Wireless community networks are the largely hobbyist-led development of interlinked computer networks using wireless LAN technologies, taking advantage of the recent development of cheap, standardised 802.11b (Wi-Fi) devices to build growing clusters of linked, citywide networks. Some are being used to link to the wider Internet, particularly where individuals can obtain unmetered ADSL and/or cable modem internet connections at fixed costs and share them with friends. Where such access is unavailable or expensive, they can act as a low-cost partial alternative, as the only cost is the fixed cost of the equipment.

Such projects started to evolve in 2000 with the availability of 802.11 equipment, and are gradually spreading to cities and towns around the world. As of mid-2002, most such networks remain embryonic, with small groups of people experimenting and gradually interconnecting with each other and thus expanding the domain and utility of the networks.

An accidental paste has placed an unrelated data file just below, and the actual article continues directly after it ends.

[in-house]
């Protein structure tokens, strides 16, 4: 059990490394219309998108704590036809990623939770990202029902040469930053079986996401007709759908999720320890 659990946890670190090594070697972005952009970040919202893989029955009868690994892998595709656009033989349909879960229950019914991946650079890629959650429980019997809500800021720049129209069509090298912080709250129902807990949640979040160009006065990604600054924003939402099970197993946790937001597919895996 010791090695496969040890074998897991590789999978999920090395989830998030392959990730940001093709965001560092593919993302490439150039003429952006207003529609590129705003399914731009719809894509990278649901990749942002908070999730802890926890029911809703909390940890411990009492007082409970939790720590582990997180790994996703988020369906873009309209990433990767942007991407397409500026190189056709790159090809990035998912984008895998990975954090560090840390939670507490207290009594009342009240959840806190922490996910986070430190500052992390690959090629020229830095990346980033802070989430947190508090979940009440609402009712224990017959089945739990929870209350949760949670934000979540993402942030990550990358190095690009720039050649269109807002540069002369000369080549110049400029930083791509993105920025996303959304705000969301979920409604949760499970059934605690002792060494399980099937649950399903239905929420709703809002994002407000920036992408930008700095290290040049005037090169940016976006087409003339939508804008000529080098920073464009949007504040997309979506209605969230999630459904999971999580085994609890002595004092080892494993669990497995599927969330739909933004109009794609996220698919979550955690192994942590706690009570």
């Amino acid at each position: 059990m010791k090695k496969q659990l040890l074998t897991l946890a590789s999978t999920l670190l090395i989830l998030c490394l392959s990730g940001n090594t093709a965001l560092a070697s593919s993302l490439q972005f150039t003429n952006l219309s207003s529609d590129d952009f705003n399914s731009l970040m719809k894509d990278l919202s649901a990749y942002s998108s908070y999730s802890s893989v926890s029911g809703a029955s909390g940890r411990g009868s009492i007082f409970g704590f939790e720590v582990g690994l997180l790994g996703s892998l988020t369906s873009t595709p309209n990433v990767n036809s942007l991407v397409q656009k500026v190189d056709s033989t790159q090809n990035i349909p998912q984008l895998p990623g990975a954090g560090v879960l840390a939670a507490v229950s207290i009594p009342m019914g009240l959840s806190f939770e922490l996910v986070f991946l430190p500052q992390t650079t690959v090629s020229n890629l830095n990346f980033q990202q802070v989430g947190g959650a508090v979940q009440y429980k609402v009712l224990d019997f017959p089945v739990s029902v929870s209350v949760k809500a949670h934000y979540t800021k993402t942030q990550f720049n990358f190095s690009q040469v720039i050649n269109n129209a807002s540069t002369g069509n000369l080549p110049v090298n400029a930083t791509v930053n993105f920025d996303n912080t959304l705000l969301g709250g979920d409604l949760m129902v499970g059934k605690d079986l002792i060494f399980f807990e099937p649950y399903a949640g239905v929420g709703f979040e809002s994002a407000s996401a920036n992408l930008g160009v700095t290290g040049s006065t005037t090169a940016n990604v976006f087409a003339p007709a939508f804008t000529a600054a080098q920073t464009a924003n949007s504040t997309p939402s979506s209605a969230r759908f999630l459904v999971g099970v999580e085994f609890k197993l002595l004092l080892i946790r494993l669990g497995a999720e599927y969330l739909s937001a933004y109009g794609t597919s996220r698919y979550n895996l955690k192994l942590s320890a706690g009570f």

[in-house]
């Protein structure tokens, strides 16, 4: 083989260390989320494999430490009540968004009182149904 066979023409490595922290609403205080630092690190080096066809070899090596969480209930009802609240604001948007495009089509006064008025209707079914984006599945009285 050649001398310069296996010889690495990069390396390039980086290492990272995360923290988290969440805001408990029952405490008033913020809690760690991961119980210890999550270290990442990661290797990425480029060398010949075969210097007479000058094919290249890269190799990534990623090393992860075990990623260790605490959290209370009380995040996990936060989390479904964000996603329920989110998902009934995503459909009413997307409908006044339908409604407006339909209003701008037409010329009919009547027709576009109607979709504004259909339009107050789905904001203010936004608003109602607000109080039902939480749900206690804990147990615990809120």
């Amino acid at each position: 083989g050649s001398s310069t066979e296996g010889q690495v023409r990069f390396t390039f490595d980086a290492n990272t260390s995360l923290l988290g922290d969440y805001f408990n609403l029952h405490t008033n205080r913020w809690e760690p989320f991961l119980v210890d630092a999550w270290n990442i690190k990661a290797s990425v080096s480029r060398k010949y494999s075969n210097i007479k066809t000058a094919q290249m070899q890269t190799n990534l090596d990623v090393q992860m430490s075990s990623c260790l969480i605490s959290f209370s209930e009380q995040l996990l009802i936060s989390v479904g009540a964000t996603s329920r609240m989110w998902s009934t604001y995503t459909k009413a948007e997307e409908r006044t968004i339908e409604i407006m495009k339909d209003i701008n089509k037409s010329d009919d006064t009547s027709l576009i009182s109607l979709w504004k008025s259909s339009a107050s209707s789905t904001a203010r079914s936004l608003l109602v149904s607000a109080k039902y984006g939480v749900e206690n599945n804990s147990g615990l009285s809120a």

These projects are in many senses an evolution of amateur radio and, more specifically packet radio, as well as an outgrowth of the free software community (which in itself substantially overlaps with amateur radio), and share their freewheeling, experimental, adaptable culture. The key to using standard wireless networking devices designed for short-range use for multi-kilometre linkups is the use of high-gain antennas. Commercially-available examples are relatively expensive and not that readily available, so much experimentation has gone into homebuilt antenna construction. One striking design is the cantenna, which performs better than many commercial antenna designs and is constructed from a steel food can.

Most wireless community network projects are coordinated by citywide user groups who freely share information and help using the Internet. They often spring up as a grassroots movement offering free, anonymous Internet access to anyone with WaveLAN capability.

Some wireless community network projects are:

See also: